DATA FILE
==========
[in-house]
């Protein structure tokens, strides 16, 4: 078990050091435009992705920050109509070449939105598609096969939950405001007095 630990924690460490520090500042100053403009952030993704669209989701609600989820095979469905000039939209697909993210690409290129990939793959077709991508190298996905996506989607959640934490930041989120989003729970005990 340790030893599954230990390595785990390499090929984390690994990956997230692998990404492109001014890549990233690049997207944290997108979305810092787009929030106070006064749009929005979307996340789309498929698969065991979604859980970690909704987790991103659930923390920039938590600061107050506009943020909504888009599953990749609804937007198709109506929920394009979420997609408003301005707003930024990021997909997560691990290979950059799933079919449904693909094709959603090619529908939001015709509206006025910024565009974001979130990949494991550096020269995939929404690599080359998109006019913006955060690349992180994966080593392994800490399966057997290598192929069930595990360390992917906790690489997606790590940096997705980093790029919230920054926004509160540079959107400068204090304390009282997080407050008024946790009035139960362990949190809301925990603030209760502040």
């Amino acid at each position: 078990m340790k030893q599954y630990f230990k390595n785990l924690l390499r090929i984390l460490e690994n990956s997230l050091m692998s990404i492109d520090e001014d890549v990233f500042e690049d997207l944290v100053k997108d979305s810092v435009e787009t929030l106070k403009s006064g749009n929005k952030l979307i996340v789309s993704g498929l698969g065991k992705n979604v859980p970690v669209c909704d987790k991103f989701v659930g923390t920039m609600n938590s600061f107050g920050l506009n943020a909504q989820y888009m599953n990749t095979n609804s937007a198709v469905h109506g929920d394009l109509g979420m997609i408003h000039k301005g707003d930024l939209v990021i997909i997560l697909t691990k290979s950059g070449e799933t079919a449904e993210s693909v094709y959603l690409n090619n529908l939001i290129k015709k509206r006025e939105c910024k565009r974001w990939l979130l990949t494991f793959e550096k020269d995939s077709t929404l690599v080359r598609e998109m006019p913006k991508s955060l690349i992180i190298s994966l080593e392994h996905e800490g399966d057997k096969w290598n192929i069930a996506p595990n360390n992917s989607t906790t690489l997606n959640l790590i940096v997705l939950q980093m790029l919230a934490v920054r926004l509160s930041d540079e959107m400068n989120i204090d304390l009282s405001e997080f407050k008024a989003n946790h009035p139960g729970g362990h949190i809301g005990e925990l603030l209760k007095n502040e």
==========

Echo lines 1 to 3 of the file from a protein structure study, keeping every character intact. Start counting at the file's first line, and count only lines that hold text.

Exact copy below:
[in-house]
């Protein structure tokens, strides 16, 4: 078990050091435009992705920050109509070449939105598609096969939950405001007095 630990924690460490520090500042100053403009952030993704669209989701609600989820095979469905000039939209697909993210690409290129990939793959077709991508190298996905996506989607959640934490930041989120989003729970005990 340790030893599954230990390595785990390499090929984390690994990956997230692998990404492109001014890549990233690049997207944290997108979305810092787009929030106070006064749009929005979307996340789309498929698969065991979604859980970690909704987790991103659930923390920039938590600061107050506009943020909504888009599953990749609804937007198709109506929920394009979420997609408003301005707003930024990021997909997560691990290979950059799933079919449904693909094709959603090619529908939001015709509206006025910024565009974001979130990949494991550096020269995939929404690599080359998109006019913006955060690349992180994966080593392994800490399966057997290598192929069930595990360390992917906790690489997606790590940096997705980093790029919230920054926004509160540079959107400068204090304390009282997080407050008024946790009035139960362990949190809301925990603030209760502040």
């Amino acid at each position: 078990m340790k030893q599954y630990f230990k390595n785990l924690l390499r090929i984390l460490e690994n990956s997230l050091m692998s990404i492109d520090e001014d890549v990233f500042e690049d997207l944290v100053k997108d979305s810092v435009e787009t929030l106070k403009s006064g749009n929005k952030l979307i996340v789309s993704g498929l698969g065991k992705n979604v859980p970690v669209c909704d987790k991103f989701v659930g923390t920039m609600n938590s600061f107050g920050l506009n943020a909504q989820y888009m599953n990749t095979n609804s937007a198709v469905h109506g929920d394009l109509g979420m997609i408003h000039k301005g707003d930024l939209v990021i997909i997560l697909t691990k290979s950059g070449e799933t079919a449904e993210s693909v094709y959603l690409n090619n529908l939001i290129k015709k509206r006025e939105c910024k565009r974001w990939l979130l990949t494991f793959e550096k020269d995939s077709t929404l690599v080359r598609e998109m006019p913006k991508s955060l690349i992180i190298s994966l080593e392994h996905e800490g399966d057997k096969w290598n192929i069930a996506p595990n360390n992917s989607t906790t690489l997606n959640l790590i940096v997705l939950q980093m790029l919230a934490v920054r926004l509160s930041d540079e959107m400068n989120i204090d304390l009282s405001e997080f407050k008024a989003n946790h009035p139960g729970g362990h949190i809301g005990e925990l603030l209760k007095n502040e």